You’re never going to learn! Not if you keep letting the camera make decisions for you anyway.
Get off of those auto settings, take control of your camera, and be deliberate about how you want things to happen. You can always go back to the auto settings once you understand how things are working and how to take control back when you need it.
Your camera has a number of methods of evaluating the scene to measure the light and determine what it thinks the best exposure is:
- “evaluative metering” (sometimes called matrix metering) will analyze the level of brights and dark tones in the whole scene;
- “center weighted” metering measures the light in the center of the frame;
- “spot metering” measures the brightness only in one particular spot of the frame that you specify.
If you want to take control, try using spot metering to tell the camera exactly what part of the scene you want to expose for.
For example, say you want to make this image:
This sunset scene has a very bright section and a very dark section. A camera cannot possibly expose for both at the same time. The difference is too great for the camera to handle. In this situation you have to choose what is more important, the bright area or the dark area and expose for that.
If you were to expose for the rocks, you would see the details in the rocks, but the sky would be totally white and contain no detail at all. That’s probably not what you want in a sunset.
In this case it would be better to expose for the sky and let the rock go totally black making a silhouette. You can use your spot metering to meter on the sky and get the correct exposure.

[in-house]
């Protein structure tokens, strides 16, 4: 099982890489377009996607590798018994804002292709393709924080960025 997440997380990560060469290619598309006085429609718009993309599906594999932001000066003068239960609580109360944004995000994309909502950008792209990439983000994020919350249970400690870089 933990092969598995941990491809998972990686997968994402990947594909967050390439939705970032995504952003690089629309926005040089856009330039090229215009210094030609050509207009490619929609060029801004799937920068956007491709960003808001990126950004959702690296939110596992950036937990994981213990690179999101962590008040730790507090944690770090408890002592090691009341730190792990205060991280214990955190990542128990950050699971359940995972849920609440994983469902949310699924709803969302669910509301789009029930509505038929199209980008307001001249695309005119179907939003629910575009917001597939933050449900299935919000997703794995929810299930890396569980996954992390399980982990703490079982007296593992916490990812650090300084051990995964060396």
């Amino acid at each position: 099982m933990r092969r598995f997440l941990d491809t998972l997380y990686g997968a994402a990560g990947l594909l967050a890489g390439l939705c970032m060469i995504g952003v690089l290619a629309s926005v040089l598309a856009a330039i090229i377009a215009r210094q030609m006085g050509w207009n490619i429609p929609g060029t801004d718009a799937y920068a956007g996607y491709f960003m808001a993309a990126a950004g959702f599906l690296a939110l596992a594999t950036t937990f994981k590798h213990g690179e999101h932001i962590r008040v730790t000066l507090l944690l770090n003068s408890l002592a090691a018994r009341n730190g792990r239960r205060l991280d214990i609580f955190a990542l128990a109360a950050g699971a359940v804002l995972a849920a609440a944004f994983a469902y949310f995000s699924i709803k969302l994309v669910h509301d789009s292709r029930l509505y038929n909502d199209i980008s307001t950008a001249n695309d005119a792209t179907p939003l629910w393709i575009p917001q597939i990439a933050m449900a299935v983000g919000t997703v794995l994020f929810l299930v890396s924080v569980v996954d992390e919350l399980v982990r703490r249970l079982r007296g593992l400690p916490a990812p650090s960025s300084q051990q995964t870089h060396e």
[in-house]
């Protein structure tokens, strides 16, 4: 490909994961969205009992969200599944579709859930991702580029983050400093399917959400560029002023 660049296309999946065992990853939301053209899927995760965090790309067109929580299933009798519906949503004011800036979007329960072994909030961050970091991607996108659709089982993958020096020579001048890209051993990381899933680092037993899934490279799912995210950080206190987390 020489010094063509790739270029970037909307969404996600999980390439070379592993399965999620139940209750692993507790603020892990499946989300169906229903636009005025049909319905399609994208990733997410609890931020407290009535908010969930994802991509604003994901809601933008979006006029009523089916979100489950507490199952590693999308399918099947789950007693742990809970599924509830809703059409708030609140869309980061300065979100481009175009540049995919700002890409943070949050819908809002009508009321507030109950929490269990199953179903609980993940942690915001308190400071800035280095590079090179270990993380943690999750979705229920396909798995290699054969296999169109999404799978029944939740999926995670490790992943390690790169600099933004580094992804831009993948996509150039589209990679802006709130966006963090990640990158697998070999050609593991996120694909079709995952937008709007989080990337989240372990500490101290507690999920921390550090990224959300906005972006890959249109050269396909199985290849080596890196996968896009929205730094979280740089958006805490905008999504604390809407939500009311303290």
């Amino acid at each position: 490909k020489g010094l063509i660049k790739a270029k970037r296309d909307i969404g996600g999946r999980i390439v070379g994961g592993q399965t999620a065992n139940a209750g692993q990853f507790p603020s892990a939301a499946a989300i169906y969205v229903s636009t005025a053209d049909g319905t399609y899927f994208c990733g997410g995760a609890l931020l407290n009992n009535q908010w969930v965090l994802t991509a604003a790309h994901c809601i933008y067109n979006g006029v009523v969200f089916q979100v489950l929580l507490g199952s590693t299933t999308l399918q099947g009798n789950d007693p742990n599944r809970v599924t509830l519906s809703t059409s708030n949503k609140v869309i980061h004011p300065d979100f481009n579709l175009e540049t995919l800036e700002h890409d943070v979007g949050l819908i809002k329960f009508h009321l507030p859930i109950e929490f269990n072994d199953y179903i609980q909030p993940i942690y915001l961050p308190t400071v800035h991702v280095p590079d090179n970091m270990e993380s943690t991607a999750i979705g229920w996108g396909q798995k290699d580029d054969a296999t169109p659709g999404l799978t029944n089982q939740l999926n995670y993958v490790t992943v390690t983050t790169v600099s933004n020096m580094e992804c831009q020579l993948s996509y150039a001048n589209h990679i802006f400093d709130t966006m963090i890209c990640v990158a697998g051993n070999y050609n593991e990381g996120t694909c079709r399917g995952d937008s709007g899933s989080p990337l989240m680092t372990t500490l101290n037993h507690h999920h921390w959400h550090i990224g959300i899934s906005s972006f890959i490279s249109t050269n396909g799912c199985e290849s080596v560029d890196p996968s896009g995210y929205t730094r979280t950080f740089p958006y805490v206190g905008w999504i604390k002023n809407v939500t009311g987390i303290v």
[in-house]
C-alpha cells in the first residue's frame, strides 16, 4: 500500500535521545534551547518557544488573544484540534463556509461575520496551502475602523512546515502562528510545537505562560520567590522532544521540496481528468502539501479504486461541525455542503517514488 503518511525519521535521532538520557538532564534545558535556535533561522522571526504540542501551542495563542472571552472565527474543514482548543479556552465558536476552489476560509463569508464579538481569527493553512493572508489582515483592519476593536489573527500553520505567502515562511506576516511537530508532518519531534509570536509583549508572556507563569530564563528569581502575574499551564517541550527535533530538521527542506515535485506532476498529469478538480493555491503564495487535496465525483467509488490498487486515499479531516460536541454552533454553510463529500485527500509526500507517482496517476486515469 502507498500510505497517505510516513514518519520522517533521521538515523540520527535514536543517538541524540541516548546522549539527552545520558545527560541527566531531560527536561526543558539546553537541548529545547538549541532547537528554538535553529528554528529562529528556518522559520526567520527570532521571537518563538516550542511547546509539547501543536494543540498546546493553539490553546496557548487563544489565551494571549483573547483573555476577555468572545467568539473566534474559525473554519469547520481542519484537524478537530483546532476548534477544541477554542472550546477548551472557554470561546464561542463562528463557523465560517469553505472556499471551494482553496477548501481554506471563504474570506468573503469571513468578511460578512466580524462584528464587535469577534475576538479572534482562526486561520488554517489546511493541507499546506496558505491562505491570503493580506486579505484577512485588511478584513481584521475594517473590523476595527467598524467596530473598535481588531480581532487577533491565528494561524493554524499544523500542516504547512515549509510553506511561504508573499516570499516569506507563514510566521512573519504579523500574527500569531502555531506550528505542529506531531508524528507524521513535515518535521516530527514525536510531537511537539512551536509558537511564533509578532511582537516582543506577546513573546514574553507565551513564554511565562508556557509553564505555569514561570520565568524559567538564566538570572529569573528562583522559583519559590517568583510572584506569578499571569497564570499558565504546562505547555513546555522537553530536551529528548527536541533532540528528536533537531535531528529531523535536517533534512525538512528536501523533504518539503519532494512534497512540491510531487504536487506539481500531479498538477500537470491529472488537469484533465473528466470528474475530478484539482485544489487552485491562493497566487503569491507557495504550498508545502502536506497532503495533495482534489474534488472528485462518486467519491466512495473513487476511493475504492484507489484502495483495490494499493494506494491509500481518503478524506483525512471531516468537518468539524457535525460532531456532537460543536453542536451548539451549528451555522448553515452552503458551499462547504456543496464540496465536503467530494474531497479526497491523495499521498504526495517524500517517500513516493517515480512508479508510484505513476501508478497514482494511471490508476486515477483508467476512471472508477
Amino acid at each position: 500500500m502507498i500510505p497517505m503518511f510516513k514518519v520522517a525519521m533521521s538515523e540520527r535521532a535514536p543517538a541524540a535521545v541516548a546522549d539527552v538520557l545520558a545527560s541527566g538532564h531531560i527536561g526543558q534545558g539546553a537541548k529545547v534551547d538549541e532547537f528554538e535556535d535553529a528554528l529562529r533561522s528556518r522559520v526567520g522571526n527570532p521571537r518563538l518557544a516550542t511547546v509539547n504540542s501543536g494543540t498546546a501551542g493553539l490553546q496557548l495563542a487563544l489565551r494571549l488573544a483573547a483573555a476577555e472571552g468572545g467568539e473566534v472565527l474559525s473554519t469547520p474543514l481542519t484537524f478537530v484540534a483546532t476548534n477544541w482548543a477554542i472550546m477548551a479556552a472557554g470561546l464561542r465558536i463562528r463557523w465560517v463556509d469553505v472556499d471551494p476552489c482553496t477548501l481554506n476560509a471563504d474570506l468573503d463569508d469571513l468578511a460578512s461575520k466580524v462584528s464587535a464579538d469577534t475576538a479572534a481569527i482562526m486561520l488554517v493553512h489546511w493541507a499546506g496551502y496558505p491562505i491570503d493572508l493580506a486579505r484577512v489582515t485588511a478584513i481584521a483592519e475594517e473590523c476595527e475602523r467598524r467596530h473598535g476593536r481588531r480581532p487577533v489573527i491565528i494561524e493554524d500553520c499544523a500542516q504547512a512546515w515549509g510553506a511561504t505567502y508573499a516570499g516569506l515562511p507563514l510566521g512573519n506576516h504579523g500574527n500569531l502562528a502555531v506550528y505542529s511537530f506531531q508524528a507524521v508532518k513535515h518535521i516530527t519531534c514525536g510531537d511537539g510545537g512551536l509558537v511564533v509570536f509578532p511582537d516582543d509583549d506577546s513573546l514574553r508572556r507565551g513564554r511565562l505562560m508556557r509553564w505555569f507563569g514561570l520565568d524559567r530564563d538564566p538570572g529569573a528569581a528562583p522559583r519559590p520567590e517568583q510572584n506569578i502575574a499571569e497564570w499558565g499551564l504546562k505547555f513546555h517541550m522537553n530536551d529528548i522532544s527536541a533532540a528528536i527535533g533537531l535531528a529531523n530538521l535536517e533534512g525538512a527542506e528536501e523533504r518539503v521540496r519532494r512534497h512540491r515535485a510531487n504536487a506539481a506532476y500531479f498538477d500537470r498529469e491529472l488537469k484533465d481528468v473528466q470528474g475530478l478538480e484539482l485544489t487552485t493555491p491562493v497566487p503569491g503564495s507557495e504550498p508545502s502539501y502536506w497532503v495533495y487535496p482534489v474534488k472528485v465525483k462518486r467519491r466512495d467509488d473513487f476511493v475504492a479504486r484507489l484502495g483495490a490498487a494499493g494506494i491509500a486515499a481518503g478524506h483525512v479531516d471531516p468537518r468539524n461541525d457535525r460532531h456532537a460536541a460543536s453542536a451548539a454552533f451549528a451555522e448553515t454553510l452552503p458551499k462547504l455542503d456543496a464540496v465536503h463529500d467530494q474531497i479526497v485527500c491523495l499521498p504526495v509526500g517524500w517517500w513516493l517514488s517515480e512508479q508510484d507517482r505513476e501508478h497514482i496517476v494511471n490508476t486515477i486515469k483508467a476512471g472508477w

You probably know that when you hold your shutter half way down your camera focuses and sets the exposure. But what if you want to expose for the sky but focus on the rock so your silhouette has a sharp line? This is what exposure lock is for.
Check your camera manual to see where the exposure lock button is on your camera. On my camera it is a button on the back with a star next to it. With your camera set to spot metering, you point your camera at the bright sky and set the exposure lock. Then recompose and hold the shutter half way down to focus on the rock and then take the picture.
For me, making most images requires 3 steps in camera. You can’t just point at a scene and press the shutter – that’s what point-and-shoot cameras are for. When you want to take control of your images try this.
1. Decide what you want to expose for: point at the bright sky and set the exposure lock.
2. Decide what you want to focus on: point at the object and hold the shutter half way down to focus on it.
3. Finally, while continuing to hold the shutter half way down, recompose the image to get the composition you want and then press the shutter.
I sometimes call this the “all the time in the world” method for getting the right exposure. It is my preferred method because I like to be deliberate.
Don’t forget to sign up for my newsletter and get
your 2 FREE photography eBooks!